Liturgical freelancing

Liturgical freelancing

Matthew Lickona hits on one of my liturgical pet peeves: liturgical oddities without explanation. At Mass last Sunday, during the first reading, which was about Paul and Barnabas being attacked by Jews as they preached, they noticed something strange about the lector.


Why was the fellow at the lectern, the fellow reading this reading of all readings, wearing a yarmulke and prayer shawl? Was he in fact a Jew? And if so, why, if there was some reason for having a Jew read a reading in which the Jews condemn themselves as unworthy of eternal life, was no mention made, no explanation given, no comment offered? Maybe I just missed it. Mystifying.

Why do we introduce oddities such as this, sure to cause folks in the pew to wonder what’s going on, and then say nothing about it? Oh sure, maybe regular parishioners may have heard something the week before or maybe it’s the parish’s custom to have the First Reading always done by someone in Jewish garb to emphasize the Old Testament’s roots, and forgetting that during Easter it’s not from the Old Testament. But not everyone is a regular, or we shouldn’t assume they are.

This is one of the problems with the Mass as it is celebrated today: freelancing. Time was, you celebrated the Mass like the book says—read the black, do the red—and no matter where you went in the world, if you attended a Latin-rite Mass, you were able to fully participate.

But now any priests and liturgists think they’re cruise directors, needing to jazz up this week’s Mass to keep it from getting stale. And so you need a program and a five-minute introduction just to keep up and all too often you don’t get that and you spend Mass trying to figure out what’s going on. Is that supposed to be active participation?

Homilies are not immune either. I’ve heard my share of homilies that wander all over the place, never making a solid point, or worse, starting off with some rhetorical device and never getting back to it, leaving the congregation with a misunderstanding of Church teaching.

It’s time for a new reform, one that cracks down on such freelancing and brings us all back to praying as one Church, the same no matter where we are.

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  • At my old parish, our pastor started incorporating parts of Morning Prayer into the weekday morning Masses.  Not before or after Mass, mind you, but actually incorporated into the Mass itself.  There was a little basket in the center aisle that had the prayer books.  After awhile, Father stopped announcing what page we were on since the “regulars” came every day and left the ribbon marker in the prayer book.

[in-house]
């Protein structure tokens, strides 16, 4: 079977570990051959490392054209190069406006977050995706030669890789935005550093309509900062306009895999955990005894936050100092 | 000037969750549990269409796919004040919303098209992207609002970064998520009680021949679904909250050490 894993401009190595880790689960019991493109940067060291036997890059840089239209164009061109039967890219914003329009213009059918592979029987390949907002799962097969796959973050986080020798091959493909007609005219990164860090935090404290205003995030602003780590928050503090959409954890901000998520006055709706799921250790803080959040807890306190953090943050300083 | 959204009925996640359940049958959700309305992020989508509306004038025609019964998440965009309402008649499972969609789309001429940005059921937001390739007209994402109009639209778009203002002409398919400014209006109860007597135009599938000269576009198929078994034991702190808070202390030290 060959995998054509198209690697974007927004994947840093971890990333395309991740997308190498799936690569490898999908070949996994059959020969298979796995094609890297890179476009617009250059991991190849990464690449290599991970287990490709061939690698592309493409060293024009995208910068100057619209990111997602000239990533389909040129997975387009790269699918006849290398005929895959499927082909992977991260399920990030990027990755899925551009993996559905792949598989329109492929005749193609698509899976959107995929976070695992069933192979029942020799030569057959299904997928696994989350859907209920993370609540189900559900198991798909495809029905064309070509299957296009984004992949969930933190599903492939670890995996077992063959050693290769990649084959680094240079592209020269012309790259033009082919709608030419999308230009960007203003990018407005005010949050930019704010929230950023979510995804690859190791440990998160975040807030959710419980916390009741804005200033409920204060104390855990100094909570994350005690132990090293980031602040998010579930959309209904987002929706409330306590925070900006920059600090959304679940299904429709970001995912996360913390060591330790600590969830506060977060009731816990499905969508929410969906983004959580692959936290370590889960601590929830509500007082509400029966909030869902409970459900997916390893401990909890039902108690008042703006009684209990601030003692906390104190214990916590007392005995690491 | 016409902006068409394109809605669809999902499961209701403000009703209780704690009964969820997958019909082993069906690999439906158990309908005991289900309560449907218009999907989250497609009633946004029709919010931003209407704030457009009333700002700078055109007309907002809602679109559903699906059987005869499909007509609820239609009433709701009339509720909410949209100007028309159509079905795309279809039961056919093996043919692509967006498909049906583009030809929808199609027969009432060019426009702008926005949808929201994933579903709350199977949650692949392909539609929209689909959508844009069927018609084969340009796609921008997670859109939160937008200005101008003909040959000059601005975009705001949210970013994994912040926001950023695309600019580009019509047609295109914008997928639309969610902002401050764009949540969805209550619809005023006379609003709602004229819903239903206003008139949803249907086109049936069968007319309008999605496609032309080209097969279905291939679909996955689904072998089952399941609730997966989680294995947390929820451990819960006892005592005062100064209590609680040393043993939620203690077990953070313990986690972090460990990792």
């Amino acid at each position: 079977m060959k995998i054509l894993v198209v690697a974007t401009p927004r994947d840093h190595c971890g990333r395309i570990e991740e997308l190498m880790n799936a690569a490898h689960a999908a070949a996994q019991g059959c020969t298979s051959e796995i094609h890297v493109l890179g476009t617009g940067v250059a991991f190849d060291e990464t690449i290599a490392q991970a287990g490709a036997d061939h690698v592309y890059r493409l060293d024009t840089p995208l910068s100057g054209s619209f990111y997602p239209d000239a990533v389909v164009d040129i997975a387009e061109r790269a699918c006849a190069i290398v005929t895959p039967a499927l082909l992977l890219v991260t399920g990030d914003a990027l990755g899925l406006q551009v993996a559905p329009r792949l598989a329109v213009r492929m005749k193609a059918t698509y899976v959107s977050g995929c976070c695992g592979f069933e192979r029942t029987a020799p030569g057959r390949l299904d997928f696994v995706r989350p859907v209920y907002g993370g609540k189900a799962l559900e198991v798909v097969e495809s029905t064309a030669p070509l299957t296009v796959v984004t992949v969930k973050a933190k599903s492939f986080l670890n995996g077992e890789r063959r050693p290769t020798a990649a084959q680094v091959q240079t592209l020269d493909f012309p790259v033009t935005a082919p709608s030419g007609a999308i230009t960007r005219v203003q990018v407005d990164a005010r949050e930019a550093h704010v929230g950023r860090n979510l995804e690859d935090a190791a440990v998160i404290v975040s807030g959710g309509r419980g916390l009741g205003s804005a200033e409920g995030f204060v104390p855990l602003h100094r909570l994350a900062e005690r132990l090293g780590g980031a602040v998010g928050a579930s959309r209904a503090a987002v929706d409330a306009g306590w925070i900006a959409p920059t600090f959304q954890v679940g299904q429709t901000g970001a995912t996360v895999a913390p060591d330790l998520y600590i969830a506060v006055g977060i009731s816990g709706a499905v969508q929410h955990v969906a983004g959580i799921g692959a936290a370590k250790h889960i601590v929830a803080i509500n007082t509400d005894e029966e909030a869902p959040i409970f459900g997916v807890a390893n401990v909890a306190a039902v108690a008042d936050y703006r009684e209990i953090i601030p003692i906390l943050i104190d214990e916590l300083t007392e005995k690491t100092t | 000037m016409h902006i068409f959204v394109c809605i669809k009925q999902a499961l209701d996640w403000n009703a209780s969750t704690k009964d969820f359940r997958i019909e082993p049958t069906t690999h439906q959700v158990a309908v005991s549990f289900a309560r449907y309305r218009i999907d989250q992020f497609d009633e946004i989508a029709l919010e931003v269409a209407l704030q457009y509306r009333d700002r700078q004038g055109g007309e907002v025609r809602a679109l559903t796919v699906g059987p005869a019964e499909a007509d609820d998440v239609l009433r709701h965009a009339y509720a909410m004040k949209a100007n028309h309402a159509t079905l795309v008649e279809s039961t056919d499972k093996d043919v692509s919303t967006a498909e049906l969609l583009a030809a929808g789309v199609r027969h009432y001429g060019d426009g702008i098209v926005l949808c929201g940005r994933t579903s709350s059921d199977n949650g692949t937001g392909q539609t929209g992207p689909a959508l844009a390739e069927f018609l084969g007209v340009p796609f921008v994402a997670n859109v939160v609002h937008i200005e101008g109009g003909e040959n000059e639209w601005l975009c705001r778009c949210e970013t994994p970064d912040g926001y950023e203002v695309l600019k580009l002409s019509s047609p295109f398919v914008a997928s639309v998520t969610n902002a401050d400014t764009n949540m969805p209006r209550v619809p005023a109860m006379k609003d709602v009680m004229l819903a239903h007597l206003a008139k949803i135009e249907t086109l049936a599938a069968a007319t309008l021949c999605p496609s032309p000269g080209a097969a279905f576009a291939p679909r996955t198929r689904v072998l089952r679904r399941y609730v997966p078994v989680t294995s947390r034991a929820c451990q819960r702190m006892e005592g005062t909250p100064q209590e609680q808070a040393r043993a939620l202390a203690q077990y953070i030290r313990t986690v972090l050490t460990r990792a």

It was wonderful to be introduced to the Liturgy of the Hours, but for anyone who just happened to drop in for Mass it must have been terribly confusing to figure out what was going on. I don’t know if it is acceptable to “blend” the Morning Prayer with Mass, but even if it is I think it’s confusing. 

    One of the beautiful things about the Mass is that you should always feel at home in any Catholic church; you always know what is going on, without explanations.

  • Beginning Mass with Morning Prayer (the Liturgy of Hours) is perfectly appropriate. In fact, restoring the Liturgy of Hours to parish life is one of the unrealized mandates of Vatican II.  The option used of “blending” the LOH with Mass is not the ideal but it is an option in the Instruction.  It is not an “innovation” of the pastor.

    Every Catholic should be familiar with the Liturgy of the Hours and able to participate, regardless of whether they are dropping in to a new parish.  The Church’s liturgy should never be confusing to a Catholic; that it is shows the defects of the Tridentine era. It’s really a shame that Roman Catholics have lost so much of our Tradition over the last 1000 years.  Thank God Vatican II made some effort to restore this liturgy to the Catholic faithful.

  • +J.M.J+

    >>>or maybe it’s the parish’s custom to have the First Reading always done by someone in Jewish garb to emphasize the Old Testament’s roots

    That’s what I was thinking.  If so, it’s a bad idea even apart from the obvious tinkering with the liturgy.  AFAIK, the yarmulke/kippah does not trace back to OT times, so using it to emphasize the “Old Testament roots” of the Church is anachronistic.

    The prayer shawl/tallit is a Jewish prayer garment which carries deep spiritual significance to Jews.  As the Wikipedia article explains, “Although non-Jewish male visitors are expected to wear a kippah (headcovering) when visiting a synagogue, it would be frowned upon for a non-Jew to put on a tallit, unless he is studying or preparing for conversion to Judaism.”  The idea of a Gentile putting one on just to “dress up” like a Jew for a Christian liturgy would be rather offensive to Jews!

    I wish I could think of a parallel, like a hypothetical Muslim wearing a blessed scapular, not because he believes in what it signifies but just to “dress” like a Catholic for whatever reason.  I don’t think that kind of thing would happen, and maybe it’s not a good comparison, anyway.  Yet the point is that people should be careful not to cavalierly adopt the religious garb of another faith tradition.

    In Jesu et Maria,

  • If they’re doing this in a Catholic mass, they obviously don’t know where they are.  Someone should give them a map and a good dropkick in the right direction.  Help them along, you understand.